It's usually easy to see a star-kissed sky here, as there's little artificial light. In fact, you can get in good stargazing from virtually every location. Amateur and professional astronomers from all over the world visit, and tour operators running trips near the park, such as Out for Adventure, tout "endless stargazing" as a trip highlight [sources: Algonquin Provincial Park, Out for Adventure]. An annual Star Party is held in June [source: Terence Dickinson's Sky News].
Since camping is one of the most popular pastimes in Algonquin Park, you have your choice of locations, sites and camping types: drive-to camping, including campgrounds, yurts, ranger cabins and RV camping; or backcountry camping, which offers ranger cabins, paddle-in campsites and backpacking sites [source: Algonquin Provincial Park].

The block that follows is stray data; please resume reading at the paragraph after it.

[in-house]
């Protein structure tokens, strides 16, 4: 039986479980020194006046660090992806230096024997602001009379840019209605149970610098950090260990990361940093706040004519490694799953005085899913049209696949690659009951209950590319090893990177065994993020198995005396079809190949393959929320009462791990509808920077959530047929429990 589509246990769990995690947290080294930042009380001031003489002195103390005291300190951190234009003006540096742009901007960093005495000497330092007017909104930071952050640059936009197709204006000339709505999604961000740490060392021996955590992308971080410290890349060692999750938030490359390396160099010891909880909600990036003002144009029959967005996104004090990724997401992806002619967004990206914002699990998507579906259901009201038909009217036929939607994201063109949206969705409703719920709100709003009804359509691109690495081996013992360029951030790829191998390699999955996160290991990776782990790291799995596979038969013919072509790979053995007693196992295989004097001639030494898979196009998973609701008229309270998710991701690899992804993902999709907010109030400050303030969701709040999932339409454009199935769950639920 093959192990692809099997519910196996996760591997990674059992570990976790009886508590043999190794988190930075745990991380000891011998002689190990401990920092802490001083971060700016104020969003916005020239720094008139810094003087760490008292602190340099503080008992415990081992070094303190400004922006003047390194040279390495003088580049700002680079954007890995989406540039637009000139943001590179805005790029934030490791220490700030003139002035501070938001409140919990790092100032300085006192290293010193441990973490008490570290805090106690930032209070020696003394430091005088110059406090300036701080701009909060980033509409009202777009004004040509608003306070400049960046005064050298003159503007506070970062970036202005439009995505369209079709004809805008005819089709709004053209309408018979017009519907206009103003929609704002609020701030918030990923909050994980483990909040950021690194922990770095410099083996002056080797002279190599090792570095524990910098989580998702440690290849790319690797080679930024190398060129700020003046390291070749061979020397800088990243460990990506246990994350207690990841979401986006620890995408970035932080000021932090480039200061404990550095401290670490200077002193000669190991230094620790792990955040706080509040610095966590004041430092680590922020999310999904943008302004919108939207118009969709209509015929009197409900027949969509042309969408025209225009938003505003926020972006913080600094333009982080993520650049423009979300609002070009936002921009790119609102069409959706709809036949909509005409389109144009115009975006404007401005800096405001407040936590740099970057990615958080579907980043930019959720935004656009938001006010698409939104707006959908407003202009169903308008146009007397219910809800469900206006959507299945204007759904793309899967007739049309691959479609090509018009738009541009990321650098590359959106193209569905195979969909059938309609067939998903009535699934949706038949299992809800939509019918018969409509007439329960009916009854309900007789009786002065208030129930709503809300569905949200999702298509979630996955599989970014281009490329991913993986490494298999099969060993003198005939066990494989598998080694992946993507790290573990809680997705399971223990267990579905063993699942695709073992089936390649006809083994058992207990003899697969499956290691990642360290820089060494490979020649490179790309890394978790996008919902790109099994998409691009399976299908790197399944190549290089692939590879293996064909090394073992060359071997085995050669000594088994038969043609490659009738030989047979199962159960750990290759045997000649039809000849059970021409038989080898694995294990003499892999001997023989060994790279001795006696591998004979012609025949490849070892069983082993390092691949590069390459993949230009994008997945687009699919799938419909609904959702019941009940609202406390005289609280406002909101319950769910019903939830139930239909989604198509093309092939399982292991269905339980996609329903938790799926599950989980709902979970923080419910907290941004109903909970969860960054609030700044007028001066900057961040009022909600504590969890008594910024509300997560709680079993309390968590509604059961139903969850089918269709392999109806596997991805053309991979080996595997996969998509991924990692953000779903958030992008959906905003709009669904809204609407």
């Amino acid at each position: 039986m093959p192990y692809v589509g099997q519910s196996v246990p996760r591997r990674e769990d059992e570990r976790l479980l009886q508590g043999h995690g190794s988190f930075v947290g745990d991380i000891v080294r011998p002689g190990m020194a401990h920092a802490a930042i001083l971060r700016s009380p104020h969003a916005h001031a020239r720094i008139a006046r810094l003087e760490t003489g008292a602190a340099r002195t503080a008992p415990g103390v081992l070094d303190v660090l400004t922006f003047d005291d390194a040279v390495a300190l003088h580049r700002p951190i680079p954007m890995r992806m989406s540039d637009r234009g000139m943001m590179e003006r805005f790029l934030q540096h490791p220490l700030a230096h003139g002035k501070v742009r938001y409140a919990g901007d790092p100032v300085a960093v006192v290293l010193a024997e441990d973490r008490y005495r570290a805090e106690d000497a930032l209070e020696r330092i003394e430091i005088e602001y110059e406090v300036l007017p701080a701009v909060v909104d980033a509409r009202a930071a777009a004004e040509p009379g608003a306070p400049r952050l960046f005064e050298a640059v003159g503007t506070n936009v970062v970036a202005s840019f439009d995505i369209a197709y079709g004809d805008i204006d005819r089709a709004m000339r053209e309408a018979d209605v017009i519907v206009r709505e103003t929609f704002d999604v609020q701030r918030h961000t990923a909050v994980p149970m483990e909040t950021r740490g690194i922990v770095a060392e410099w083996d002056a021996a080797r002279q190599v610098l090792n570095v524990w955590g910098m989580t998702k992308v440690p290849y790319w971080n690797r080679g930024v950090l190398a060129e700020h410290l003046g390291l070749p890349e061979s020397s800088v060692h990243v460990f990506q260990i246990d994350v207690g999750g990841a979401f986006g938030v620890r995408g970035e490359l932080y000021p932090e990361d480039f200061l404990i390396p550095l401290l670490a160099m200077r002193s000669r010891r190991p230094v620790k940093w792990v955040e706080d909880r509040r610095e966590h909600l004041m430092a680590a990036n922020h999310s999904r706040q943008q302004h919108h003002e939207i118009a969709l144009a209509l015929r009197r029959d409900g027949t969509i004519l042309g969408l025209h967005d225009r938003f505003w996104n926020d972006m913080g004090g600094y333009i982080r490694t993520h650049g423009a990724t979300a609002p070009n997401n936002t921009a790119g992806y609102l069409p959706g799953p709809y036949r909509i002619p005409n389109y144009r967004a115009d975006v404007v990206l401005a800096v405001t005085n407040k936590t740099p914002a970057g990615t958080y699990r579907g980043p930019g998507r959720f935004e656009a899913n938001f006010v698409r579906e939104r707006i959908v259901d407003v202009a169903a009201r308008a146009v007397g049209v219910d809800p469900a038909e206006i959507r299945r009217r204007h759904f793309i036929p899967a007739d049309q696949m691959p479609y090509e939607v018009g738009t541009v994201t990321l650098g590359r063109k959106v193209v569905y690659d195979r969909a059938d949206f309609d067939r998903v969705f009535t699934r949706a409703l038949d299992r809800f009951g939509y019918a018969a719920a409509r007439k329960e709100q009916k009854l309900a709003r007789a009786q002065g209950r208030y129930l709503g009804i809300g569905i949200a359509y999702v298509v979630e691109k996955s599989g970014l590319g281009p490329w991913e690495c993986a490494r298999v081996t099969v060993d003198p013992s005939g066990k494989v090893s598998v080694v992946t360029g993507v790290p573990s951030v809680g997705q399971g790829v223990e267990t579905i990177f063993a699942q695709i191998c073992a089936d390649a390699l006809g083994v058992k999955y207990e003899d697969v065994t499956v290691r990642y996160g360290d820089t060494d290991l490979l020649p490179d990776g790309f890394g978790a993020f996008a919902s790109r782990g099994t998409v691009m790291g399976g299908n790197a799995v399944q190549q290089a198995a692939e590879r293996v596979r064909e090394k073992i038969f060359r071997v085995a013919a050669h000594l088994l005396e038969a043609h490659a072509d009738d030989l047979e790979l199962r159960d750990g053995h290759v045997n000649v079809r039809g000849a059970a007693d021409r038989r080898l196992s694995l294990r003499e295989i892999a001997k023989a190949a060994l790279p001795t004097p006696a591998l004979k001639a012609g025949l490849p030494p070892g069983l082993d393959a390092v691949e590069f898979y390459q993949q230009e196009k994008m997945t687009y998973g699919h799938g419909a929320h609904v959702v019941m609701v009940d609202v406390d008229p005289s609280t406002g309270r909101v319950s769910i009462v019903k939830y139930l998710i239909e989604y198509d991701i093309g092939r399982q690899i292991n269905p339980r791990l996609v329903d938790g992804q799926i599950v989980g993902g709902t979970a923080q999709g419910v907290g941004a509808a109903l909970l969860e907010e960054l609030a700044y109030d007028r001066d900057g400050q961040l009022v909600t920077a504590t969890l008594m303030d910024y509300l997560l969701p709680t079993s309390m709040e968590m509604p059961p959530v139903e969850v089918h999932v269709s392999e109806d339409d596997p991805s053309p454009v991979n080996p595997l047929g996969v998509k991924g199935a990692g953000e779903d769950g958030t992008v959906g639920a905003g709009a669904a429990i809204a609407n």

Clayton Lake State Park, New Mexico
Stargazing aficionados know New Mexico is a wonderful spot for sky-peeping, thanks to a small population and blessedly clear skies. And within the state, Clayton Lake is tops. In 2010, the International Dark-Sky Association (IDSA) named Clayton Lake a Certified International Dark Sky Park, one of just a handful of parks in the world to earn that distinction. The IDSA only recognizes parks that have extraordinary views of the night sky and a natural nighttime habitat [source: IDSA].
The designation was bestowed upon the park in part for opening the Star Point Observatory in 2006, which features a computer-operated telescope and remote TV monitor to allow group star gazing through the building, which sports a retractable roof. The local astronomy club also set up several smaller telescopes outside the building [source: Moffatt]. Measurements of the night sky's brightness also show that it's of exceptional quality [source: IDSA].